Immunotherapy is a form cancer treatment that uses or helps your immune system to fight cancer. It is a type of biological therapy and these type of treatment uses substances made from living organisms to treat cancer. This can be done in a couple of ways including stimulating your own immune system to work harder or smarter to attack cancer cells or by giving you immune system components, such as man-made immune system proteins. Immunotherapy includes treatments that work in different ways. Some boost the body’s immune system in a very general way. Others help to train the immune system to attack cancer cells specifically.
In the last few decades immunotherapy has become an important part of treating some types of cancer. Newer types of immune treatments are now being tested and undergoing research, and they will impact how cancer is treated in the future.
What does your immune System does?
An individual’s immune system is a collection of organs, special cells, and substances that help protect the person from infections and some other diseases. Immune cells travel through the body and protect from viral or bacterial infections. They also help to protect an individual from cancer in some ways.
The immune system keeps a memory of most of the foreign materials from viruses and bacteria. Any new substance that the immune system doesn’t recognize, it raises an alarm, causing the immune system to mount an attack.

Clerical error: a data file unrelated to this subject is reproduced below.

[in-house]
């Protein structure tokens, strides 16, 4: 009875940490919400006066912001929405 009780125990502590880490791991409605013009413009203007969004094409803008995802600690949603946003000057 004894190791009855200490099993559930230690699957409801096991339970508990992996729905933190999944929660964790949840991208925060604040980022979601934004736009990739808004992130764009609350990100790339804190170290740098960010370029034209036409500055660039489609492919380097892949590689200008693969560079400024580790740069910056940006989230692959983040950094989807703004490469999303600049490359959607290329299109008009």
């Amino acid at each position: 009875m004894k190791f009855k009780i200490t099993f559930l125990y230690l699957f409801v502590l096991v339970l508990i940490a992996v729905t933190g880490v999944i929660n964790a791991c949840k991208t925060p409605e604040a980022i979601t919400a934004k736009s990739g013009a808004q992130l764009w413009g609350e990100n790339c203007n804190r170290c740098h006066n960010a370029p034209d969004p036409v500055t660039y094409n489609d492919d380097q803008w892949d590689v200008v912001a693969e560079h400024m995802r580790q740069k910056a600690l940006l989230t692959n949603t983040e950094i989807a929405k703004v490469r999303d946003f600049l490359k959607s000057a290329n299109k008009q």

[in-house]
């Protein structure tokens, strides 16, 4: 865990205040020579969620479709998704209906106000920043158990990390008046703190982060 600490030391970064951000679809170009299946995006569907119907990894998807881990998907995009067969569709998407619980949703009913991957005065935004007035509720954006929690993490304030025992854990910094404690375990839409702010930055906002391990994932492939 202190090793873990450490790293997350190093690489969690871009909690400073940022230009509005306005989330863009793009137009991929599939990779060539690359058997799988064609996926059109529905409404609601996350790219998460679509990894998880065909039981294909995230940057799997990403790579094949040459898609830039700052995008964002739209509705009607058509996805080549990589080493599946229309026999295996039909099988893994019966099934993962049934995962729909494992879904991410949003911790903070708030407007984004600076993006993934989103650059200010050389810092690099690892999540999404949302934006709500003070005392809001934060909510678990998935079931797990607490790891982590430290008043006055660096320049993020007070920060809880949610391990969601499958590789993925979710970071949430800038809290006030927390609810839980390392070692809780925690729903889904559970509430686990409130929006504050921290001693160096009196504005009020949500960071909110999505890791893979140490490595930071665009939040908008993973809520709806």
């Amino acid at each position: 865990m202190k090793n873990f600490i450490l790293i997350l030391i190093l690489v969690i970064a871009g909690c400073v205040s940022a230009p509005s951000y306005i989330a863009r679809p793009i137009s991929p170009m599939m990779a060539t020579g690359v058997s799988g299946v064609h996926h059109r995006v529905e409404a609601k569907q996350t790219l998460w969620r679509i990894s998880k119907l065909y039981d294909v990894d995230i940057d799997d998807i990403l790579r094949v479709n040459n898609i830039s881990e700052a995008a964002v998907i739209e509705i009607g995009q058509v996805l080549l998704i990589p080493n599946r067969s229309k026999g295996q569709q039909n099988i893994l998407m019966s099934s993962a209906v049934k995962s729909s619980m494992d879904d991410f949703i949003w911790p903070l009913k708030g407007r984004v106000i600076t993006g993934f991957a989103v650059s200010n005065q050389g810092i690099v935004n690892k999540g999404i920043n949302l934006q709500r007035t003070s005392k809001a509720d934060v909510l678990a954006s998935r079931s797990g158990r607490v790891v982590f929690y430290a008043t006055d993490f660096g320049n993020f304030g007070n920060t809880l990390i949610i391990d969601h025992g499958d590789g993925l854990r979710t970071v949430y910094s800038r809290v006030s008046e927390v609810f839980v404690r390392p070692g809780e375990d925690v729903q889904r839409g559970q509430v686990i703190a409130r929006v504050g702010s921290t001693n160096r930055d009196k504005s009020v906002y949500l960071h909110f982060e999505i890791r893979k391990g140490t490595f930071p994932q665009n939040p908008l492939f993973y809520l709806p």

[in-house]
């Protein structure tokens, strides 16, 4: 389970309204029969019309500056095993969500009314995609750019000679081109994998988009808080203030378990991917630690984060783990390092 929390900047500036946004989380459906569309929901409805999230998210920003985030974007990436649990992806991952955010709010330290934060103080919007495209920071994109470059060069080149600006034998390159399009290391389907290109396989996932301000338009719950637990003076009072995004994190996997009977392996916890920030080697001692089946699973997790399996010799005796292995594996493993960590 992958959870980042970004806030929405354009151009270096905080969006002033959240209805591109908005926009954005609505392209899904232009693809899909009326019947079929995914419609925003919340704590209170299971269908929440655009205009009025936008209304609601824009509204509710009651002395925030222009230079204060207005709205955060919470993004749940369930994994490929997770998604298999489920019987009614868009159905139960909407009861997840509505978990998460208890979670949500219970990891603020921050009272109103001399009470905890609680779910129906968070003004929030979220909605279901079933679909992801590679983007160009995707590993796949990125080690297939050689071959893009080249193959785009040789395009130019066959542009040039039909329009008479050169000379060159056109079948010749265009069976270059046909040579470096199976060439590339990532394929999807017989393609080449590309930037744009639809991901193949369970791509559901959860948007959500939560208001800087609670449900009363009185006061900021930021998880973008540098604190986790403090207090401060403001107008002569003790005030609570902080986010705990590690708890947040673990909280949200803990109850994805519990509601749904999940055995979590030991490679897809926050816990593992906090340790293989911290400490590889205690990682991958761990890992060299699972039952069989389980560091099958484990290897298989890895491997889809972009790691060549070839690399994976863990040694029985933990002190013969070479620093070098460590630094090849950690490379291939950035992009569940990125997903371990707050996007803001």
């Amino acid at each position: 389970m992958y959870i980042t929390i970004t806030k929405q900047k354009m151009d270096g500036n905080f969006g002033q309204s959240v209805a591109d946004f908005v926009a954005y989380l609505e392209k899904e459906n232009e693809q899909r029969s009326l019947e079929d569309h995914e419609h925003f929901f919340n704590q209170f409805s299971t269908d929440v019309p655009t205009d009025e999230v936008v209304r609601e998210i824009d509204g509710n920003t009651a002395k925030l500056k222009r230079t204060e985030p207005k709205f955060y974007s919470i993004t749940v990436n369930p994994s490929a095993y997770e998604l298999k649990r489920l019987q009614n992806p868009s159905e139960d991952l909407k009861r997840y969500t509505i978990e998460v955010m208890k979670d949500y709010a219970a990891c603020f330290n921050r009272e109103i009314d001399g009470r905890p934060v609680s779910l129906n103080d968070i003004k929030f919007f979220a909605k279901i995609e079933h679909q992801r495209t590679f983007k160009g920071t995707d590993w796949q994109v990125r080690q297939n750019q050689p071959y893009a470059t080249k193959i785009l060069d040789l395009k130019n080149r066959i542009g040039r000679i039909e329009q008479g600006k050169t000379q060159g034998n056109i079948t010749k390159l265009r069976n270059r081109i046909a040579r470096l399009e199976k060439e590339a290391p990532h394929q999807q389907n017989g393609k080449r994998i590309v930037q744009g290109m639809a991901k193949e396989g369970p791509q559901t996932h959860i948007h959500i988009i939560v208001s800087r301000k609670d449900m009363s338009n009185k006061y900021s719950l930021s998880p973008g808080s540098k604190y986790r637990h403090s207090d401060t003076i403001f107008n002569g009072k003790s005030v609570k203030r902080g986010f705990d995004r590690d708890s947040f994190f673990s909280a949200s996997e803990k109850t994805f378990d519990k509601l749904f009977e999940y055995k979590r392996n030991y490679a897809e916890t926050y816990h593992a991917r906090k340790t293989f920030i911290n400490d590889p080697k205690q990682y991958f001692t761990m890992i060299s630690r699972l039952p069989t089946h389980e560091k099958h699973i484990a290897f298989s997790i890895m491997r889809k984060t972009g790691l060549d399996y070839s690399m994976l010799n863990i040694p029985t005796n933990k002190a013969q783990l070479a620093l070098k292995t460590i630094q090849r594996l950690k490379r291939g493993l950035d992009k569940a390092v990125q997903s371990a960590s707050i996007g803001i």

It is not an easy task for the immune system to target cancer cells, this is largely due to the nature of cancer cells itself becoming altered and expressed in a way that our immune system does not recognize cancer cells as foreign. There are limitations on the immune system’s ability to fight cancer on its own, as many individuals with healthy immune systems still develop cancer. Sometimes the immune system recognizes the cancer cells, but the response might not be strong enough to destroy the cancer.
To overcome this, researchers have found ways to help the immune system recognize cancer cells and strengthen its response so that it will destroy them.
Types of immunotherapy
The main forms of immunotherapy now being used to treat cancer include:
- Monoclonal antibodies, which are man-made versions of immune system proteins. These drugs are designed to bind to specific targets in the body and causes immune response that destroys cancer cells.
- Immune checkpoint inhibitors are drugs that remove obstacles from the immune system, which helps it recognize and attack cancer cells.
- Cancer vaccines are substances put into the body to boost your immune system’s response to cancer cells.
- Adoptive cell transfer is a type of treatment that attempts to boost the natural ability of your T-cells (a type of white blood cell) to fight cancer. This treatment requires blood or tumour sample which contactis an actuve T- cells, it is then modified and grown in large batches of T-cells in a lab. Subsequently, these T-cells will be given back to you into your vein.
Side effects of Immunotherapy
Immunotherapy has its side effects as well which affect people in different ways.
Common side effects may include skin reactions at needle site such as pain, swelling, redness, rash or itchiness. You may also experience flu-like symptoms eg. Fever, chills, diarrhoea, nausea or vomiting, muscle or joint aches, fatigue or trouble breathing. The rarer occurrence of side effects may include allergic reactions.
How Immunotherapy is given?
- Oral – in the form of pills or capsules
- Intravenous – treatment given through a vein
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